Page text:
During a 2010 holiday in Singapore I started thinking about how best to summarise the lessons I have learnt from the financial crisis in 2008 and 2009.
It was very sure as to what my biggest lesson was. It was the realisation that it’s far more difficult to buy during a market panic than what I thought it would be.
I can still vividly remember me looking at companies in the first quarter of 2009 and wondering if I should buy if the company was trading at a price earnings ratio of 3.4, no debt and a reasonably recession resistant business model.
I just didn’t have the courage.
What I also did was extrapolate the most recent past into the future, a classic behavioural mistake.
Once the market started falling I did not believe it would stop and that the crisis would continue. This thinking even prevented me from buying when the market turned around as I kept on thinking that the next leg down was imminent.
Just as I was putting my thoughts together to write my list of lessons James Montier (at GMO in London) published his list of lessons not learnt during the crisis in an article called Was it all just a bad dream? Or, then lessons not learnt (free registration required)
I have been following James’s writing since 2007 and can honestly say he really knows what he is talking about.
So rather than me trying to reinvent the wheel here’s a short summary of the 10 lessons.
Lesson one – Markets are not efficient
James has convincingly argued in a lot of previous writing that the efficient market hypothesis is dead. If markets are efficient how can bubbles develop and then burst?
Markets may be efficient some of the time but at times completely irrational.
Lesson two – Relative performance is a dangerous game
As I’ve said in the past the only thing that matters is the year on year real growth in your net worth irrespective of what the markets does.
James is of the same opinion and quoted Sir John Templeton which said that the true aim of investment is the “maximum total real return after tax”.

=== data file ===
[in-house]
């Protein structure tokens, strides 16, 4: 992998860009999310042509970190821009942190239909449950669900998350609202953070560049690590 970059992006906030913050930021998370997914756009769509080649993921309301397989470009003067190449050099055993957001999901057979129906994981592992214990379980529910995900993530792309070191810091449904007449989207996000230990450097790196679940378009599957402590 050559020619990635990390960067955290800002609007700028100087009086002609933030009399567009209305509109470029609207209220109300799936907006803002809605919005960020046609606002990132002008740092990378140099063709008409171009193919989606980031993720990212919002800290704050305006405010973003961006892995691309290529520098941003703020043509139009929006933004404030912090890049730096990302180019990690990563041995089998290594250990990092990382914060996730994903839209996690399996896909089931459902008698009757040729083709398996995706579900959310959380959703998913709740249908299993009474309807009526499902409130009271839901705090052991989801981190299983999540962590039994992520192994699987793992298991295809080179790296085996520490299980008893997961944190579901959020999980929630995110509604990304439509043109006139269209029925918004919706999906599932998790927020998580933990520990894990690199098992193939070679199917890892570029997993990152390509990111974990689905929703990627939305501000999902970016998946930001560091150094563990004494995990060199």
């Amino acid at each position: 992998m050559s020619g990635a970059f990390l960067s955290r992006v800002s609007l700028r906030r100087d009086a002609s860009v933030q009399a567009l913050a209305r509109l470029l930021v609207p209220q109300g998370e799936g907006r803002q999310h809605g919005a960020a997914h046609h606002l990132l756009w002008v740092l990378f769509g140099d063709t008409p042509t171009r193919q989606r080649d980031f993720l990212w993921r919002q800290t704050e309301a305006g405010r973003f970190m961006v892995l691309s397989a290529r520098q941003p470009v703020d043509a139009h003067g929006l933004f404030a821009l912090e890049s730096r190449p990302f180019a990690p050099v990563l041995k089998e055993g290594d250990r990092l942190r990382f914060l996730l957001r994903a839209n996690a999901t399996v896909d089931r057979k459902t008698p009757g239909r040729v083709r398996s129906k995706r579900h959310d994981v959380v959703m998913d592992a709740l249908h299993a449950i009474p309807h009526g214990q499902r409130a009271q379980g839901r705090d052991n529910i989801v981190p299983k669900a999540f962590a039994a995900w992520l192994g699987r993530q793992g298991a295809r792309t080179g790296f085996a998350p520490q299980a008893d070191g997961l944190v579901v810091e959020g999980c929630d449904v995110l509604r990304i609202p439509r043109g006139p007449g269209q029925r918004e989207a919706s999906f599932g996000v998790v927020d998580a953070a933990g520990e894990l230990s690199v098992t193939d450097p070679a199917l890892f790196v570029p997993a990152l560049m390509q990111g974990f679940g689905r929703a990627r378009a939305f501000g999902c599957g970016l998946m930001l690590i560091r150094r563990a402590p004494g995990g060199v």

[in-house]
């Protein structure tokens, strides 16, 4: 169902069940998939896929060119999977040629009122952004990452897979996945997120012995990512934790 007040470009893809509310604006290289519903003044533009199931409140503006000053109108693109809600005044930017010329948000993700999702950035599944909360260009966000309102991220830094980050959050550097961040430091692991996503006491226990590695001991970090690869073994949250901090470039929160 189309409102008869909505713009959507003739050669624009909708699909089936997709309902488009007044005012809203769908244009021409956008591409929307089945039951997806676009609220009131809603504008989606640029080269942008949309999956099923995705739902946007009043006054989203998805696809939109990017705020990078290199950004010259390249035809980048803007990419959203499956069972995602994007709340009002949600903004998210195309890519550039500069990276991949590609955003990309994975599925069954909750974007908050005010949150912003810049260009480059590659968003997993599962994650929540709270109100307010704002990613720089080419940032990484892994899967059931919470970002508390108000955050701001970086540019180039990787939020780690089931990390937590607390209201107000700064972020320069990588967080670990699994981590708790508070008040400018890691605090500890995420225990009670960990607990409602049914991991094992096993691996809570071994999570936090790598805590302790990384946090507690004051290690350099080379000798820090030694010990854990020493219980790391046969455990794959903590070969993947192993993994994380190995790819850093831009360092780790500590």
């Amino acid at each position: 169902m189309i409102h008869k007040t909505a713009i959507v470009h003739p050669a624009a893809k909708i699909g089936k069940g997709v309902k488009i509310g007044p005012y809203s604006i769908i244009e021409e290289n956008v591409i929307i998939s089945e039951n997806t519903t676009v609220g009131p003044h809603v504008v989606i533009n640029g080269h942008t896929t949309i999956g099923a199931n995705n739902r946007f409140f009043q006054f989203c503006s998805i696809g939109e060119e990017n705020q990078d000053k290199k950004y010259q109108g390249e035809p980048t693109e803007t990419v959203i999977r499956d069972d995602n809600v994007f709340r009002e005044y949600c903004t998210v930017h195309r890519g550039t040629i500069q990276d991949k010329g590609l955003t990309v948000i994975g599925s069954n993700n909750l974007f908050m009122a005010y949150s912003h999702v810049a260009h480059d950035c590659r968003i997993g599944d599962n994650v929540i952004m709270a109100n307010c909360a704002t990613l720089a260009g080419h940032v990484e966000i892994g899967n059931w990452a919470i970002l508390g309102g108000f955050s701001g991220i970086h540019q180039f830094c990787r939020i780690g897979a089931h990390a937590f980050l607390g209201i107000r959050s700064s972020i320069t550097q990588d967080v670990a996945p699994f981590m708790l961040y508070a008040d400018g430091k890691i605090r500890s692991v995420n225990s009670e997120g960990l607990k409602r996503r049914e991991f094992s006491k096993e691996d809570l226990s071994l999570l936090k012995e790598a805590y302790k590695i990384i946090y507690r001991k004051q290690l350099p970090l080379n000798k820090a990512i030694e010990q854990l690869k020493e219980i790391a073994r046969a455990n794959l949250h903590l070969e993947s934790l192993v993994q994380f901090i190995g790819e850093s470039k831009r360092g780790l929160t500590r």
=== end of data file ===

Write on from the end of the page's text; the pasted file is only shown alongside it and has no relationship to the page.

I could not say it any better.
Lesson three – The time is never different
As soon as you hear the phrase “this time it’s different” you better make sure that you start running in the opposite direction.
The phrase was used a lot during the Internet bubble when analyst were saying that profits didn’t matter any more but clicks and eyeballs did.
Well, we al know how that ended.
Before the current crisis statements like house prices can keep on increasing irrespective of the multiple to income, and that home refinancing can continue to be used as ATMs without any consequences.
It was not any different and it will never be.
Lesson four – Valuation matters
Successful investing is really a very simple process.
You look for undervalued investments, you analyse them, and should you be convinced of the merits you invest. Should you not find anything undervalued you hold cash.
Or, more importantly, avoid buying expensive assets.
Lesson five – Wait for the fat pitch
This goes along with the previous lesson.
We should wait until you find something really undervalued and then invest.
As I mentioned above is exactly where I failed. I was about 80% in cash and when stocks really became cheap in March 2009 but I was too terrified to buy.
Lesson six – Sentiment matters
James argues that investor returns are not only affected by valuation but that sentiment also plays a part.
What it comes down to is that markets are really driven by fear and greed.
James mentions a study by a Baker and Wurgler which found that when sentiment is low the best profits can be made by buying young volatile and unprofitable companies and when sentiment is high it is best to buy mature, low volatility profitable companies.
This may sound counter-intuitive but isn’t really. It just shows you that you should invest against the crowd.
Lesson seven – Leverage can’t make a bad investment good, but it can make a good investment bad
The problem with leveraging an investment is that you are no longer your own master, as it reduces your ability to hold your investments in times of extreme price falls.
Irrespective of how irrational a price fall may be, margin calls and security deposits can force you to sell an investment at its lowest price.
And, to add insult to injury, leave you with little or no capital to make any further investments to recoup your losses.
As soon as you use leverage you lose flexibility.
This is what happened in crisis when people became forced sellers because of leverage. This started an avalanche with more investors having to sell because of prices continuing to fall.
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Lesson eight – Over-quantification hides real risk
With higher fees from complex products you can be sure where Wall Street’s preference lies.
Ignoring macro indicators for example led investors into financial stocks as the bubble burst, because they were unbelievably cheap on historical valuation metrics.
Just in time to lose a substantial part of their capital.
If insurance is cheap it is most likely the contrary position and it is worthwhile buying.
In spite of my lack of courage to buy when stocks were really cheap, 2009 was not a bad year for me.
On a portfolio 71% in cash I managed to generate a return of 6.5%.
It’s not close to the European STOXX 600 index return of 28%. But in my return the journey was not nearly as hair-raising as the rollercoaster ride the index took investors on.